Article 12-A and the presumption of an employment relationship for digital labour platforms

Teresa Coelho Moreira (Associate Professor with Aggregation at the Law School of the University of Minho | Integrated member of JusGov )

Nowadays there is an app for everything or almost everything, from simpler activities, such as food delivery, to more complex ones, such as providing legal services, with new digital platforms emerging every day. Indeed, in theory, any activity can be transformed into a task that can be performed through digital platforms and we witnessed this during the pandemic.

In view of this situation, one of the issues that assumes enormous importance is the qualification of the existing relationships between those who provide the activity in digital platforms, with numerous cases having been already ruled around the world.

Bearing this situation in mind, the importance of establishing presumptions increases. However, the presumption provided for in Article 12 of the Portuguese Labour Code, although positive, was envisaged for typical labour relations, for employment relations in the pre-digital era. Regarding the new ways of providing work, the work in digital platforms, it is necessary to recognize the inadequacy of the presumption of employment to face the emerging problems of the new ways of working through digital platforms. Factors such as, inter alia, the ownership of work equipment and instruments, the existence of a work schedule determined by the beneficiary of the activity and the payment of a certain remuneration, are classic signs of legal subordination, but they are hardly operational signs to address the new types of dependency resulting from the provision of services for a particular company, via platforms.

It is in this context that the Green Paper on the Future of Work 2021, originally written in Portuguese – Livro Verde sobre o Futuro do Trabalho 2021 – outlines a path that we identify with and that we believe should be followed, as one of the guidelines for discussion regarding public policies on digital platforms: “Create a presumption of employment adapted to work on digital platforms, to make clearer and more effective the distinction between employee and self-employed, stressing that the circumstance that the service provider uses his own work tools, as well as the fact that he is exempted from duties of attendance, punctuality and non-competition, is not incompatible with the existence of a dependent employment relationship between the provider and the digital platform.”

In the wake of the Green Paper, the Portuguese Law 13/2023, of 3 April, created Article 12-A with the title Presumption of employment contract within the scope of a digital platform,[1] after several versions that substantially increased its scope. The initial version, published in the Portuguese official journal, Diário da Assembleia da República, no. 14, of 22/06/2022, had a wording that, in our opinion, was not sufficiently clear and precise because the presumption was established in equal terms between the digital platform and the person providing the activity therein and between the latter and the intermediary (not only between the first two, creating here a third entity). This was not in accordance with what had been advocated in the Guidelines for Public Policies in the Green Paper on the Future of Work 2021, although on 20 October 2022 a proposal to amend this Article was presented, which substantially improved its wording and was amended on 15 December to an even better version: the one that appears in the final version approved and that comes into force on 1 May. It should be acknowledged that this is a very long – 12 paragraphs – and complex Article, but it is considerably better than the two previous versions presented, and the final balance seems clearly positive to us for several reasons.[2]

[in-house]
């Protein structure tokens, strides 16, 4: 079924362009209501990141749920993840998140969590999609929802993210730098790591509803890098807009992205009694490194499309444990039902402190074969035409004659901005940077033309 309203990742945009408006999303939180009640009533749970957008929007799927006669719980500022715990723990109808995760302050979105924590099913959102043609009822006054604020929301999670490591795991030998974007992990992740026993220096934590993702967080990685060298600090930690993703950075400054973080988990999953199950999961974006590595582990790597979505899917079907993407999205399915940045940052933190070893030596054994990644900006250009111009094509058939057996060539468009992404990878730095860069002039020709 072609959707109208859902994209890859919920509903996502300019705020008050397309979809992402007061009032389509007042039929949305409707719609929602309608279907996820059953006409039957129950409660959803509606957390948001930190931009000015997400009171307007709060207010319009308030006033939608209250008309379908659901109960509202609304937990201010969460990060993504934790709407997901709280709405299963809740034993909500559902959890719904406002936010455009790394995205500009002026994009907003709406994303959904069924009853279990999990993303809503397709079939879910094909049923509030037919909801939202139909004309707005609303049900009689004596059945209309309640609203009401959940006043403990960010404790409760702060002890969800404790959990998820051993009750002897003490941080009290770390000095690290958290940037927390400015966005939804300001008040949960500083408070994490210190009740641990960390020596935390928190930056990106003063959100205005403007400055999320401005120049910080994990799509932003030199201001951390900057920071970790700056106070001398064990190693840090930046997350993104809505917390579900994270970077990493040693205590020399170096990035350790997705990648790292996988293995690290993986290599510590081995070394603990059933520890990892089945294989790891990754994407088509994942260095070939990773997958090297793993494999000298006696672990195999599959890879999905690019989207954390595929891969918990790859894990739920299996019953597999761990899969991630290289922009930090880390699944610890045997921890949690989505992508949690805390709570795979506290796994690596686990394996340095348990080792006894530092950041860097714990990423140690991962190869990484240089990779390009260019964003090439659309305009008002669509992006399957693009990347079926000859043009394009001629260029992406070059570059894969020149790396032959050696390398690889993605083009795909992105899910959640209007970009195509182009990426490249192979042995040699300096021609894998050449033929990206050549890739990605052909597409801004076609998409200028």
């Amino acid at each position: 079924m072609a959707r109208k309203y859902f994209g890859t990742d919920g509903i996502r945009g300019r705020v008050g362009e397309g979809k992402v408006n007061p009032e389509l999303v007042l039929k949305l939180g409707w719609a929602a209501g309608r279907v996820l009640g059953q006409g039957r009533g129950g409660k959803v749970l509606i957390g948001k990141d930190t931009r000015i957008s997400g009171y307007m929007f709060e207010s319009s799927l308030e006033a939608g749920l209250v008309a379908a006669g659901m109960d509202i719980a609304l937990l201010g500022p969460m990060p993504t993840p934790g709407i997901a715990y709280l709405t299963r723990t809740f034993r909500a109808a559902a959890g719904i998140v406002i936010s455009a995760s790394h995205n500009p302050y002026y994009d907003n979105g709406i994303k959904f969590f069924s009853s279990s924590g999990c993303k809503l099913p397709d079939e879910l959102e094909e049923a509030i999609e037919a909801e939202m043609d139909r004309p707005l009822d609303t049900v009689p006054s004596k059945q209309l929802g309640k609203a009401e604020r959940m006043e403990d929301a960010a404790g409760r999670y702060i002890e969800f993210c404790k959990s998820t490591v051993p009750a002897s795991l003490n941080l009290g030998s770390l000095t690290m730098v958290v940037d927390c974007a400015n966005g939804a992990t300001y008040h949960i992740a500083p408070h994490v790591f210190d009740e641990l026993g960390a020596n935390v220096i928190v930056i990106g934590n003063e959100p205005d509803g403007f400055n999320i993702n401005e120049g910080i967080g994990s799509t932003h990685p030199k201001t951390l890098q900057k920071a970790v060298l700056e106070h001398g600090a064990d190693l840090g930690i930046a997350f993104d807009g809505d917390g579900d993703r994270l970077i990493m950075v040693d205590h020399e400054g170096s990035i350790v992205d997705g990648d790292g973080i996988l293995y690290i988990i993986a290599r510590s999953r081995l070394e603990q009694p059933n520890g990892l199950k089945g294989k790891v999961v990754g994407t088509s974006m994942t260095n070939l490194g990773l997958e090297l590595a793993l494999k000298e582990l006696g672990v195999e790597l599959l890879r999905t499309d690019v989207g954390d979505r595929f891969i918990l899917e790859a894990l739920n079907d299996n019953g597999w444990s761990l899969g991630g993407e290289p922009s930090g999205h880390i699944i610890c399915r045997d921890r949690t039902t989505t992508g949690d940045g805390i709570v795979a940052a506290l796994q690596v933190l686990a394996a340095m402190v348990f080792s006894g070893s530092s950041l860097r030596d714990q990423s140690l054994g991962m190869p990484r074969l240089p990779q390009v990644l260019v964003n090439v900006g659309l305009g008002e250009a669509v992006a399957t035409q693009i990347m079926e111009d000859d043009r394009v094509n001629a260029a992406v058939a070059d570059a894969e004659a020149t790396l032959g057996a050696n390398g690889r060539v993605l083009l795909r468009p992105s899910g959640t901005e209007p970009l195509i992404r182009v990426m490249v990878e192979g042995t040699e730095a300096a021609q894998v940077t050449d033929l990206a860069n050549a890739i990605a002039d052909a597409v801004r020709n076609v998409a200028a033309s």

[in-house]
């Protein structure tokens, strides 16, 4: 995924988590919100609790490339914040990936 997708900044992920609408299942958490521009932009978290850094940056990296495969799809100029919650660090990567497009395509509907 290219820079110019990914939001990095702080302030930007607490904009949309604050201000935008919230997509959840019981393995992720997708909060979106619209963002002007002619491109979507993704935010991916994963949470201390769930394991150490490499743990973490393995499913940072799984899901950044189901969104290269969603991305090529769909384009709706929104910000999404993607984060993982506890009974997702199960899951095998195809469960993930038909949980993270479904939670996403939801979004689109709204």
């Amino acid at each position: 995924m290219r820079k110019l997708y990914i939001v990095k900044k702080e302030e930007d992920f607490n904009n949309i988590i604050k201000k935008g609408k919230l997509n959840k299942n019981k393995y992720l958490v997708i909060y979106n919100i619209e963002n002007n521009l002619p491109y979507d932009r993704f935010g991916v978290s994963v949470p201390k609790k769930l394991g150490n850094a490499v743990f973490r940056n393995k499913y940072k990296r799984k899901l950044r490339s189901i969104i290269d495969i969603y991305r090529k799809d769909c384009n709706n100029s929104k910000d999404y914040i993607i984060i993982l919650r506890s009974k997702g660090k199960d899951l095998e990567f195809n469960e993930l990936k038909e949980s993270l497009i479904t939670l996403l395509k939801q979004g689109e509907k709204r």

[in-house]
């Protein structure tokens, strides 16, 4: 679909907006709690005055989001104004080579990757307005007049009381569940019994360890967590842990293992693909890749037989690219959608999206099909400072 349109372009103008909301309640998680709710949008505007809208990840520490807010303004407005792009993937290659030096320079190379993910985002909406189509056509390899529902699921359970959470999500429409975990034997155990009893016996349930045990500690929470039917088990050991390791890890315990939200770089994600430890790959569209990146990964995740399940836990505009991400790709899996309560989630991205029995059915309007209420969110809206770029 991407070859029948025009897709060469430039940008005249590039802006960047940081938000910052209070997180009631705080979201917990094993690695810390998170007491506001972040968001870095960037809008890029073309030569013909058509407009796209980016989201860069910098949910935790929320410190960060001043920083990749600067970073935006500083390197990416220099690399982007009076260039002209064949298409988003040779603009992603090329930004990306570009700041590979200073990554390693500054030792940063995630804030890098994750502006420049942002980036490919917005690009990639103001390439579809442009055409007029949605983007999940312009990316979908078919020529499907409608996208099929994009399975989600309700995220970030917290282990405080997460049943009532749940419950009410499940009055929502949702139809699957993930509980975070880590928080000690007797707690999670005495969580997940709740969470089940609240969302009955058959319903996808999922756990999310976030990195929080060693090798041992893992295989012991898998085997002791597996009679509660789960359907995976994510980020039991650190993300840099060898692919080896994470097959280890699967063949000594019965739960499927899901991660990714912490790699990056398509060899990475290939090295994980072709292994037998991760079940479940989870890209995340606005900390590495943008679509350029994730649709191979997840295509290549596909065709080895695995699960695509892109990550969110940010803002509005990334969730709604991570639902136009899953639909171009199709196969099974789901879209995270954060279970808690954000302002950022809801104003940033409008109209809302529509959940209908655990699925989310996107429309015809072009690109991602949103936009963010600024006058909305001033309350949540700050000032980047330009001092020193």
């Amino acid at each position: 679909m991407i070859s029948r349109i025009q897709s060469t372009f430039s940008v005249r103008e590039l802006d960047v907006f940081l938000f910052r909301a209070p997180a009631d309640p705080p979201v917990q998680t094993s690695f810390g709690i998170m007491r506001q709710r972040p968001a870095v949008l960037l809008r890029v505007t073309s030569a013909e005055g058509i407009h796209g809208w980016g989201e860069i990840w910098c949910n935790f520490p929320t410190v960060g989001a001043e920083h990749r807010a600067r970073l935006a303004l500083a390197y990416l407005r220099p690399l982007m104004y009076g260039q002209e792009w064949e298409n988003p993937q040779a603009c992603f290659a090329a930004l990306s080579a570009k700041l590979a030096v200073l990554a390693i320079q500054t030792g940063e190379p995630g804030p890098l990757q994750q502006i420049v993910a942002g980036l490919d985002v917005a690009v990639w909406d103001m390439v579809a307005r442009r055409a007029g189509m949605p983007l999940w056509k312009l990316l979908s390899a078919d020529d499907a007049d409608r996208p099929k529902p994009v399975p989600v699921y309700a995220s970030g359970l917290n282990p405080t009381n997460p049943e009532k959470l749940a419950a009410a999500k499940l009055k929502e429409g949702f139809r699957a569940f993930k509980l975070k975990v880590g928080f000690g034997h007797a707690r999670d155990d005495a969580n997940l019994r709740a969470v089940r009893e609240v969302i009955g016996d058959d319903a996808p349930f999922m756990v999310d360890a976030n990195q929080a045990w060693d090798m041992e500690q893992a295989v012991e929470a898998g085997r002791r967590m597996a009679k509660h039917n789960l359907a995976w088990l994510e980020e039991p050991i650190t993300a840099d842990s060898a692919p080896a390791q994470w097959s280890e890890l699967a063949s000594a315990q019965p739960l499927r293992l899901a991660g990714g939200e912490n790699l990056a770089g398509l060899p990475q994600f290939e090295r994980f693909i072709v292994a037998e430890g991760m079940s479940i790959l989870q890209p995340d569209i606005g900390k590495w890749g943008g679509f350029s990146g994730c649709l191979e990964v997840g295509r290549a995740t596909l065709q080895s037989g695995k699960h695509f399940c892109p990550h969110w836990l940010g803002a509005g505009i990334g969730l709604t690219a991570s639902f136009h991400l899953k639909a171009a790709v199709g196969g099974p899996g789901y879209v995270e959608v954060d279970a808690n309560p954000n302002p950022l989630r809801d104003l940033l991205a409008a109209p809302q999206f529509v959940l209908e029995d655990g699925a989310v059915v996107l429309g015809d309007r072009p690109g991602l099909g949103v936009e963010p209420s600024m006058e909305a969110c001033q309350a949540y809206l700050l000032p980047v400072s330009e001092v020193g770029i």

Firstly, we welcome the fact that the presumption set out in paragraph 1 will now be established between the digital platform and the activity provider operating on it. The figure of the intermediary disappears from this paragraph. This is a very positive aspect and in accordance with the Proposal for a European Directive on the improvement of working conditions of people working through digital labour platforms because the existence of this entity in the intermeddling reflected a change in the vision of the legislator and of the collaborative economy business model itself.

In fact, the existence of this intermediary could (and may) raise some problems. First of all, because this third person may be the one who works in the platform but disguised/ masked as a legal person as it happens in several cases of platform drivers, although in this case by legal imposition through Portuguese Law 45/2018, of 10 August. However, regarding this Law, the so-called Portuguese TVDE Law, the legislator also decided to clarify, and rightly so as far as we are concerned, because one question that arose in previous versions was how to reconcile the remission of Law 45/2018, of 10 August to Article 12 of the Labour Code with the current Article 12-A. Well, now, the legislator, in paragraph 12 of Article 12-A, has responded in the sense of defending that the presumption provided for in paragraph 1 of this Article also applies “to digital platform activities, namely those that are regulated by specific legislation regarding individual and remunerated transportation of passengers in uncharacterized vehicles from an electronic platform.” This means, in our opinion, that Law 45/2018, of 10 August, will have to be amended in several aspects.

Of course, the role of the intermediary does not disappear completely by arising in no. 5 of this Article, but only in a subsidiary capacity and as a way for the platform to try to rebut the presumption. However, even in this situation, the Law clarified once again that it is up to the court to determine who the employer is.

On the other hand, another aspect that seems very positive to us and that was already foreseen in the amendment made on 20 October 2022, is the establishment of joint and several liability now provided for in no. 8, as well as in no. 7, regarding equality and non-discrimination.